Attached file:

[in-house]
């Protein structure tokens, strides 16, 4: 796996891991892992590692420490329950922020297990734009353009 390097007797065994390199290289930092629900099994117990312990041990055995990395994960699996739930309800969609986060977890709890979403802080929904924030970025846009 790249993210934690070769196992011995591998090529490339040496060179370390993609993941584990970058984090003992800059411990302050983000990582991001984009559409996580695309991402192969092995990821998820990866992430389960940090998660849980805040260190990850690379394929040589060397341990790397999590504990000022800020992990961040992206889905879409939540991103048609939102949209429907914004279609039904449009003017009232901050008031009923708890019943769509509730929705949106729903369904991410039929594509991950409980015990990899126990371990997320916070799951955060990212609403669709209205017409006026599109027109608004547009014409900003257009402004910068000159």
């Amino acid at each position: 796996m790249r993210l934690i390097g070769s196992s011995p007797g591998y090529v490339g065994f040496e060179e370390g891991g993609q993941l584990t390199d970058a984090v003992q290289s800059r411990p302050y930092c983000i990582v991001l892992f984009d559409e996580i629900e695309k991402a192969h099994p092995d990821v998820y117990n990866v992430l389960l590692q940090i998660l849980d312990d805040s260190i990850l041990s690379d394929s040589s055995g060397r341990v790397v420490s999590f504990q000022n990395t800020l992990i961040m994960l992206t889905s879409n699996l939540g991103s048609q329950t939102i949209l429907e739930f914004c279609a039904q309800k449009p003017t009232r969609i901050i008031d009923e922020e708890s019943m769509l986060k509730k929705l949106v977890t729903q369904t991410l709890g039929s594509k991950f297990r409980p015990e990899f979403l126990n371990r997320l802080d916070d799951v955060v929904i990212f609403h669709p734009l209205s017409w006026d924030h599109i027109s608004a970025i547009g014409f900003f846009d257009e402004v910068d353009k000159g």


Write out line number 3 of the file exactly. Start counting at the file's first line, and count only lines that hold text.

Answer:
């Amino acid at each position: 796996m790249r993210l934690i390097g070769s196992s011995p007797g591998y090529v490339g065994f040496e060179e370390g891991g993609q993941l584990t390199d970058a984090v003992q290289s800059r411990p302050y930092c983000i990582v991001l892992f984009d559409e996580i629900e695309k991402a192969h099994p092995d990821v998820y117990n990866v992430l389960l590692q940090i998660l849980d312990d805040s260190i990850l041990s690379d394929s040589s055995g060397r341990v790397v420490s999590f504990q000022n990395t800020l992990i961040m994960l992206t889905s879409n699996l939540g991103s048609q329950t939102i949209l429907e739930f914004c279609a039904q309800k449009p003017t009232r969609i901050i008031d009923e922020e708890s019943m769509l986060k509730k929705l949106v977890t729903q369904t991410l709890g039929s594509k991950f297990r409980p015990e990899f979403l126990n371990r997320l802080d916070d799951v955060v929904i990212f609403h669709p734009l209205s017409w006026d924030h599109i027109s608004a970025i547009g014409f900003f846009d257009e402004v910068d353009k000159g």